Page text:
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Combating Misinformation:  

Tips to help you determine what's fact, what's fiction

What is misinformation?  Why does it exist? Why does it persist?

Misinformation comes in a variety of forms—made-up stories and hoaxes designed to mislead or satirical sites intending to be funny. Images and videos, too, can be edited or manipulated to deceive: if you haven't viewed it already, check out this DeepFake video, which illustrates how convincing image manipulation can be. Misinformation is meant to deliberately misinform, in an attempt to sway pubic opinion or generate money for its creators. And, because it's designed to elicit an emotional response from readers, it spreads quickly.

A recent study conducted by Massachusetts Institute of Technology found readers believe a false news headline at least 20 percent of the time. Another MIT study showed that lies spread faster than truth: false stories are spread 10 times faster than real news and the problem of misinformation seriously threatens our society.

In the internet age, when anyone can post anything to social media and blogs, and opinion is confused with news, it's often hard to distinguish fact from fiction. To guard yourself from fake news, follow these tips from FactCheck.orgIndiana University-EastEugene Public Library, and Simon Fraser University.

Check the language: “On average, fake news articles use more…words related to sex, death, and anxiety" and often use overly emotional language, according to Researchers at Simon Fraser University (British Columbia, Canada). In contrast, “genuine news…contains a larger proportion of words related to work (business) and money (economy).” Fake news also uses more superlatives, like “most” and “worst," and subjective terms like “brilliant” and “terrible.” Algorithms are being developed to automatically identify fake news, but in the meantime, the language is a tell.

Consider the source: Credible websites include an "About Us" section. Before you buy into what has been published, find out about the site's operators, origins, and mission. Also: Be wary of news you land on by clicking through your social media feed. A recent report by the Jumpshot Tech Blog1 found that Facebook referrals accounted for 50 percent of the total traffic to fake news sites and just 20 percent total traffic to reputable websites. So if you're in the habit of getting your news through social media, as many are, check the source of the news before believing it or spreading it.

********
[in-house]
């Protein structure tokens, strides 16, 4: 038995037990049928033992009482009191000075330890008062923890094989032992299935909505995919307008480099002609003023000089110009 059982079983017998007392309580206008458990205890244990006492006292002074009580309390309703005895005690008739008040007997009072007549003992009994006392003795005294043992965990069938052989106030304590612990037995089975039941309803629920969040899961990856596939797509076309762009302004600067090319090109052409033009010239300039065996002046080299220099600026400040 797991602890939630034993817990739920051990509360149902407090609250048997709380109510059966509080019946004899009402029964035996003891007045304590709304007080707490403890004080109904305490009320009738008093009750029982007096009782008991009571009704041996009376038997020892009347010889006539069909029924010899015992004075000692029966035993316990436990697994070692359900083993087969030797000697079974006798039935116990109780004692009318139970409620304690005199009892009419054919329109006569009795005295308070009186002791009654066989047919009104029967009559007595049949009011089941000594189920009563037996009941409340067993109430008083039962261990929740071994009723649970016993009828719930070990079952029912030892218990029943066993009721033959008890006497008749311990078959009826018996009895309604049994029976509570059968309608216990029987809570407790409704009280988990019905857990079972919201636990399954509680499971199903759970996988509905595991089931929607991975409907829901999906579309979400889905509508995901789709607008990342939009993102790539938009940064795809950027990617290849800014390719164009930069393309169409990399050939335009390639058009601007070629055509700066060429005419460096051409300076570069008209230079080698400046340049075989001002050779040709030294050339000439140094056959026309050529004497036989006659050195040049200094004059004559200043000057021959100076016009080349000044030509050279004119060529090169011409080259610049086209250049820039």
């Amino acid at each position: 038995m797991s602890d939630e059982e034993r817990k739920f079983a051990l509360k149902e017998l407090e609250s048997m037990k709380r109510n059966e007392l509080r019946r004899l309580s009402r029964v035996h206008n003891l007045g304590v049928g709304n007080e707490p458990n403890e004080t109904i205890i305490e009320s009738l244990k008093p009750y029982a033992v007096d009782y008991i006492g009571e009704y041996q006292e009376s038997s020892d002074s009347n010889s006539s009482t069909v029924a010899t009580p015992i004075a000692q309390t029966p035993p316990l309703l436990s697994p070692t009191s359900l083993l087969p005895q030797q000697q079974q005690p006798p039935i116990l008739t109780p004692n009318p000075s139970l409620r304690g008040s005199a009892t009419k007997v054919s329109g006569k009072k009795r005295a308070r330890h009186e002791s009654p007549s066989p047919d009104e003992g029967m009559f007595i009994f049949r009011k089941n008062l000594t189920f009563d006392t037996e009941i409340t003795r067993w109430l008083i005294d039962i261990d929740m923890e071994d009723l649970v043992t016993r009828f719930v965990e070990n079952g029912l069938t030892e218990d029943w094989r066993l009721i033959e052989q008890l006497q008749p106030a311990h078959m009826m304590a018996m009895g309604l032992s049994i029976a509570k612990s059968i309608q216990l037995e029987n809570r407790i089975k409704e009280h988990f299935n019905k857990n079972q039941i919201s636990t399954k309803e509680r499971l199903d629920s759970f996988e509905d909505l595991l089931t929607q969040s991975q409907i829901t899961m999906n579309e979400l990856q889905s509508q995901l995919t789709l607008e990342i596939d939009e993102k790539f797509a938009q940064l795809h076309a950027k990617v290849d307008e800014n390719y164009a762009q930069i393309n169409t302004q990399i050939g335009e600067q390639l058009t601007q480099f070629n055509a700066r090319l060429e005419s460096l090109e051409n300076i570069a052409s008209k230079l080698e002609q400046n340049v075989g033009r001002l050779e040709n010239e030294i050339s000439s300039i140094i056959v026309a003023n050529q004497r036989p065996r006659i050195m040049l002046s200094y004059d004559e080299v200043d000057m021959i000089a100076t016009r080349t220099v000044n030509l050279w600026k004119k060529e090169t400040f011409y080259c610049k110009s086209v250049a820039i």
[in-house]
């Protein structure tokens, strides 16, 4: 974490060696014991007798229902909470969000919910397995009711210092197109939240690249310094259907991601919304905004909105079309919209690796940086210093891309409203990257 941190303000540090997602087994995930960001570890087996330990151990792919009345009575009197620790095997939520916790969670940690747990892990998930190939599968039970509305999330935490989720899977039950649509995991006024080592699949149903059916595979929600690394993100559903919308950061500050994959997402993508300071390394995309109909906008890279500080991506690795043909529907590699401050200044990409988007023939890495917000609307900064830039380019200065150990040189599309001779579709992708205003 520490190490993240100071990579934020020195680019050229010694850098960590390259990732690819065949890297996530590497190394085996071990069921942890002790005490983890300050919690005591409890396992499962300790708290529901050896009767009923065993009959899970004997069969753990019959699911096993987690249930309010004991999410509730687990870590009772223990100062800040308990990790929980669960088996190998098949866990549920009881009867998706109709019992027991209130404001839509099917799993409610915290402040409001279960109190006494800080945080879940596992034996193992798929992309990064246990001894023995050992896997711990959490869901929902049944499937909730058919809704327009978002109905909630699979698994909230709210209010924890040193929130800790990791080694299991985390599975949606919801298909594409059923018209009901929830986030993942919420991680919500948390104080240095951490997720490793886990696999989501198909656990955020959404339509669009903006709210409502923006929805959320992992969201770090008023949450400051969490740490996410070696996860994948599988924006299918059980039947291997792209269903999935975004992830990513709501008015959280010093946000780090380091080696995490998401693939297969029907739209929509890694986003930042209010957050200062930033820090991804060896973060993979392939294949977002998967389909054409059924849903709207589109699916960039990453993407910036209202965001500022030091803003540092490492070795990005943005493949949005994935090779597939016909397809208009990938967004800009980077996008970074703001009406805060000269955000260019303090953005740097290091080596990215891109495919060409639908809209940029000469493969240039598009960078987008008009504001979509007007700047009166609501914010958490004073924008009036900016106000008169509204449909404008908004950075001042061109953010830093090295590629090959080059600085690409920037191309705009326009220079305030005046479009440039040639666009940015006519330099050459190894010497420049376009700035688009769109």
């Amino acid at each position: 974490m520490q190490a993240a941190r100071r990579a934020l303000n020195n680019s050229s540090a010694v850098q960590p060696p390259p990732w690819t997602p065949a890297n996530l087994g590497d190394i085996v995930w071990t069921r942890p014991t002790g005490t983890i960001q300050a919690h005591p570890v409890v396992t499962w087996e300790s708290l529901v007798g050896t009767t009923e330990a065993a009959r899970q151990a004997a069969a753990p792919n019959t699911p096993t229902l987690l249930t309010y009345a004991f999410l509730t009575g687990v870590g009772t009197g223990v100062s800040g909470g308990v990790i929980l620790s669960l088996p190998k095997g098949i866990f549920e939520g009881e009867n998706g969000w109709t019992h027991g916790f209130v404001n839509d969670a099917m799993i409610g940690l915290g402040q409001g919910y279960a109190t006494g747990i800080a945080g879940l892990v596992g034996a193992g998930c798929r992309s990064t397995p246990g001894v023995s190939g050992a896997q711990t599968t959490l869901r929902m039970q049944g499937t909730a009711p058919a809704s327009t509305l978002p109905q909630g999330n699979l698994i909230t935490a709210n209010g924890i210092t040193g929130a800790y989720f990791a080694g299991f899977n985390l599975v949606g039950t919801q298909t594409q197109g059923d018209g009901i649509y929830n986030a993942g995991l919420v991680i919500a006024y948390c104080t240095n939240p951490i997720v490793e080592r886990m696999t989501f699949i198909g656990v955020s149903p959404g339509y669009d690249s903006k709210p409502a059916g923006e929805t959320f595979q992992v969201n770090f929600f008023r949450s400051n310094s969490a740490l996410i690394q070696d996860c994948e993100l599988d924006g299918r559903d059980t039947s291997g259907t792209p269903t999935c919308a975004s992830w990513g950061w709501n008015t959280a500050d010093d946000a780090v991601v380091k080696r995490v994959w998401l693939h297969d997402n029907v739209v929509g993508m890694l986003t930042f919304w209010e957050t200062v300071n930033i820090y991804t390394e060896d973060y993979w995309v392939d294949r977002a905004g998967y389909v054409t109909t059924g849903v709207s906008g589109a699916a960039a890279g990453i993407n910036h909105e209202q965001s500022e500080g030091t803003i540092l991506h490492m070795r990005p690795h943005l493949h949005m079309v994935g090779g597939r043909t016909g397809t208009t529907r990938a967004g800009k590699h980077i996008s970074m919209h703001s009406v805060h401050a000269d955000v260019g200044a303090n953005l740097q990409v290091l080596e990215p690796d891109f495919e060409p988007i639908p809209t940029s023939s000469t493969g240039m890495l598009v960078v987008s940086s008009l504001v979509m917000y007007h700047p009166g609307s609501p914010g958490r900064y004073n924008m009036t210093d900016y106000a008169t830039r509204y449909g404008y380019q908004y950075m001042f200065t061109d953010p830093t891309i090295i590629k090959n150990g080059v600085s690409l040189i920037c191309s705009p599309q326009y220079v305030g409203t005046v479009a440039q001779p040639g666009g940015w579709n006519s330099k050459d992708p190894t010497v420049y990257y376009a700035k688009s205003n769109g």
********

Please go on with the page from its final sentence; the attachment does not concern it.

Check the author: Who wrote the article? Does s/he have the credentials or expertise to write on the topic? Is it an opinion/editorial piece? Reports from a verified, reputable news service such as AP, Reuters, or UPI are reliable since these news organizations have long histories of conforming to the highest standards of journalism, including rigorous fact-checking, verifiable sources, and a policy of publishing corrections when errors occur.

Check the date: If the date on the story isn't recent, be doubtful. Stories from unreliable sources often get re-circulated via social media, with users re-posting old stories that have already been debunked.

Check your biases: While a news story may be factual it might also contain a bias and leave out pertinent information that would give the article balance. Take a look at these resources to check the bias of the news you read, watch, or hear:

AllSides: Provides multiple angles on the same story so you can quickly get the full picture, not just one slant.

Media/Bias Fact Check: Check the bias of you favorite news source; review lists of fake news and satire sites.

Read beyond: Be wary of outrageous headlines; they could be "click bait"—written with the deliberate intent to attract attention (for monetary gain, since many websites are ad-supported) and sometimes deceive. 

Supporting sources: If the article includes references to other sources, click on them or search for them to determine if they are legitimately cited.

Is it a joke? In an age of improbable headlines, satire "news" stories can seem credible on first glance. Check the source.

Ask the experts: When in doubt, research the topic with a library resource. You'll find credible articles from magazines, newspapers, and other publications. If you need additional assistance, ask a librarian. Or check one of these websites: